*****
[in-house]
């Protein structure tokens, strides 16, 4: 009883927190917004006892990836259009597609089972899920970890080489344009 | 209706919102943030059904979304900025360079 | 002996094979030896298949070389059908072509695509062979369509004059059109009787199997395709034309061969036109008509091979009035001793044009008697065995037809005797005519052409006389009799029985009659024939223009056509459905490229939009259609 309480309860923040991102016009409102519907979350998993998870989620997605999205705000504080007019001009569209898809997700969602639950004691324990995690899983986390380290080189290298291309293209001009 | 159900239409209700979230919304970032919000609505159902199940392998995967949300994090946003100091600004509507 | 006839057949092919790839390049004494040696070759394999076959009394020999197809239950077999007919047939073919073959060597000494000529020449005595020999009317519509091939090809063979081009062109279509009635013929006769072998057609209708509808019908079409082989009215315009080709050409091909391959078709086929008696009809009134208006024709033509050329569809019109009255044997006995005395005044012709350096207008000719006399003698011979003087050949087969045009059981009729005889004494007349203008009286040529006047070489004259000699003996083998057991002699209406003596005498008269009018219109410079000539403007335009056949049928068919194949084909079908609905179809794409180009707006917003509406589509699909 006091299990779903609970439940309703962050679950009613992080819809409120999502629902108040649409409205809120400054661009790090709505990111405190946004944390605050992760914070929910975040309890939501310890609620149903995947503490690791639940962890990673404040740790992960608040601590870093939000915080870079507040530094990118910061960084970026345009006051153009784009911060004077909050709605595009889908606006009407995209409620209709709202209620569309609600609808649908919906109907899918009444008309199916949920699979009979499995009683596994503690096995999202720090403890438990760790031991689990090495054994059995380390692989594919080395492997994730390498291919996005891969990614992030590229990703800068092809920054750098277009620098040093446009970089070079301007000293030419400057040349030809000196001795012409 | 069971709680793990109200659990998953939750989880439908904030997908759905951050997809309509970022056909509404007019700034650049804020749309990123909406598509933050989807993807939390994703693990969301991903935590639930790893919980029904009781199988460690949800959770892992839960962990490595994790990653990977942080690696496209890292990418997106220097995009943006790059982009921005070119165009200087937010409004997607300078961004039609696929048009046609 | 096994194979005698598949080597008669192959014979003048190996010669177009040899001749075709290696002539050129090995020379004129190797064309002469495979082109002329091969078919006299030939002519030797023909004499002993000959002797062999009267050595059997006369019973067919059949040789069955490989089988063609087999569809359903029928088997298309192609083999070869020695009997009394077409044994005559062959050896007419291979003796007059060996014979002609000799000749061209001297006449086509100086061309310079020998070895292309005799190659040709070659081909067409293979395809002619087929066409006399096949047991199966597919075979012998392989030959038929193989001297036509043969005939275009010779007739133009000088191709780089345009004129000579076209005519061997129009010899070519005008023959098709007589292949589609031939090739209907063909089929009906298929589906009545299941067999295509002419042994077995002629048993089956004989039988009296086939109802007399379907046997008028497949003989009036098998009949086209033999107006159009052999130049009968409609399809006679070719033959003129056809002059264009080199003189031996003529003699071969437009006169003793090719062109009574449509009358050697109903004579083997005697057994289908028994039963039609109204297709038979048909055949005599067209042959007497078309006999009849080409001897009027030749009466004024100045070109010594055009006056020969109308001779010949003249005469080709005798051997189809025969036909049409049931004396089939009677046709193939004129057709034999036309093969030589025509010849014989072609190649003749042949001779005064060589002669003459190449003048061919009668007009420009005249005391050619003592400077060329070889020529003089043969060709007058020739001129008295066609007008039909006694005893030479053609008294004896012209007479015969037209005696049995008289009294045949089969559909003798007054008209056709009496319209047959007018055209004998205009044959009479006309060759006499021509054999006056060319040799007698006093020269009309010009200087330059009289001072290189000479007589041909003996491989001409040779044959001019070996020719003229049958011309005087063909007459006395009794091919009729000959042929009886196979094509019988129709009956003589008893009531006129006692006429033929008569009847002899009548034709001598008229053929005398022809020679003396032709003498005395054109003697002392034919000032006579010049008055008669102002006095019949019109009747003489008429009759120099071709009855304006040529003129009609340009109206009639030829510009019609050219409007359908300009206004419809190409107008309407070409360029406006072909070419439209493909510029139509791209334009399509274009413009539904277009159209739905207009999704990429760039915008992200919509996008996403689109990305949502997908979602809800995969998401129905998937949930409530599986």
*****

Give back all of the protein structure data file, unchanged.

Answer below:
[in-house]
């Protein structure tokens, strides 16, 4: 009883927190917004006892990836259009597609089972899920970890080489344009 | 209706919102943030059904979304900025360079 | 002996094979030896298949070389059908072509695509062979369509004059059109009787199997395709034309061969036109008509091979009035001793044009008697065995037809005797005519052409006389009799029985009659024939223009056509459905490229939009259609 309480309860923040991102016009409102519907979350998993998870989620997605999205705000504080007019001009569209898809997700969602639950004691324990995690899983986390380290080189290298291309293209001009 | 159900239409209700979230919304970032919000609505159902199940392998995967949300994090946003100091600004509507 | 006839057949092919790839390049004494040696070759394999076959009394020999197809239950077999007919047939073919073959060597000494000529020449005595020999009317519509091939090809063979081009062109279509009635013929006769072998057609209708509808019908079409082989009215315009080709050409091909391959078709086929008696009809009134208006024709033509050329569809019109009255044997006995005395005044012709350096207008000719006399003698011979003087050949087969045009059981009729005889004494007349203008009286040529006047070489004259000699003996083998057991002699209406003596005498008269009018219109410079000539403007335009056949049928068919194949084909079908609905179809794409180009707006917003509406589509699909 006091299990779903609970439940309703962050679950009613992080819809409120999502629902108040649409409205809120400054661009790090709505990111405190946004944390605050992760914070929910975040309890939501310890609620149903995947503490690791639940962890990673404040740790992960608040601590870093939000915080870079507040530094990118910061960084970026345009006051153009784009911060004077909050709605595009889908606006009407995209409620209709709202209620569309609600609808649908919906109907899918009444008309199916949920699979009979499995009683596994503690096995999202720090403890438990760790031991689990090495054994059995380390692989594919080395492997994730390498291919996005891969990614992030590229990703800068092809920054750098277009620098040093446009970089070079301007000293030419400057040349030809000196001795012409 | 069971709680793990109200659990998953939750989880439908904030997908759905951050997809309509970022056909509404007019700034650049804020749309990123909406598509933050989807993807939390994703693990969301991903935590639930790893919980029904009781199988460690949800959770892992839960962990490595994790990653990977942080690696496209890292990418997106220097995009943006790059982009921005070119165009200087937010409004997607300078961004039609696929048009046609 | 096994194979005698598949080597008669192959014979003048190996010669177009040899001749075709290696002539050129090995020379004129190797064309002469495979082109002329091969078919006299030939002519030797023909004499002993000959002797062999009267050595059997006369019973067919059949040789069955490989089988063609087999569809359903029928088997298309192609083999070869020695009997009394077409044994005559062959050896007419291979003796007059060996014979002609000799000749061209001297006449086509100086061309310079020998070895292309005799190659040709070659081909067409293979395809002619087929066409006399096949047991199966597919075979012998392989030959038929193989001297036509043969005939275009010779007739133009000088191709780089345009004129000579076209005519061997129009010899070519005008023959098709007589292949589609031939090739209907063909089929009906298929589906009545299941067999295509002419042994077995002629048993089956004989039988009296086939109802007399379907046997008028497949003989009036098998009949086209033999107006159009052999130049009968409609399809006679070719033959003129056809002059264009080199003189031996003529003699071969437009006169003793090719062109009574449509009358050697109903004579083997005697057994289908028994039963039609109204297709038979048909055949005599067209042959007497078309006999009849080409001897009027030749009466004024100045070109010594055009006056020969109308001779010949003249005469080709005798051997189809025969036909049409049931004396089939009677046709193939004129057709034999036309093969030589025509010849014989072609190649003749042949001779005064060589002669003459190449003048061919009668007009420009005249005391050619003592400077060329070889020529003089043969060709007058020739001129008295066609007008039909006694005893030479053609008294004896012209007479015969037209005696049995008289009294045949089969559909003798007054008209056709009496319209047959007018055209004998205009044959009479006309060759006499021509054999006056060319040799007698006093020269009309010009200087330059009289001072290189000479007589041909003996491989001409040779044959001019070996020719003229049958011309005087063909007459006395009794091919009729000959042929009886196979094509019988129709009956003589008893009531006129006692006429033929008569009847002899009548034709001598008229053929005398022809020679003396032709003498005395054109003697002392034919000032006579010049008055008669102002006095019949019109009747003489008429009759120099071709009855304006040529003129009609340009109206009639030829510009019609050219409007359908300009206004419809190409107008309407070409360029406006072909070419439209493909510029139509791209334009399509274009413009539904277009159209739905207009999704990429760039915008992200919509996008996403689109990305949502997908979602809800995969998401129905998937949930409530599986």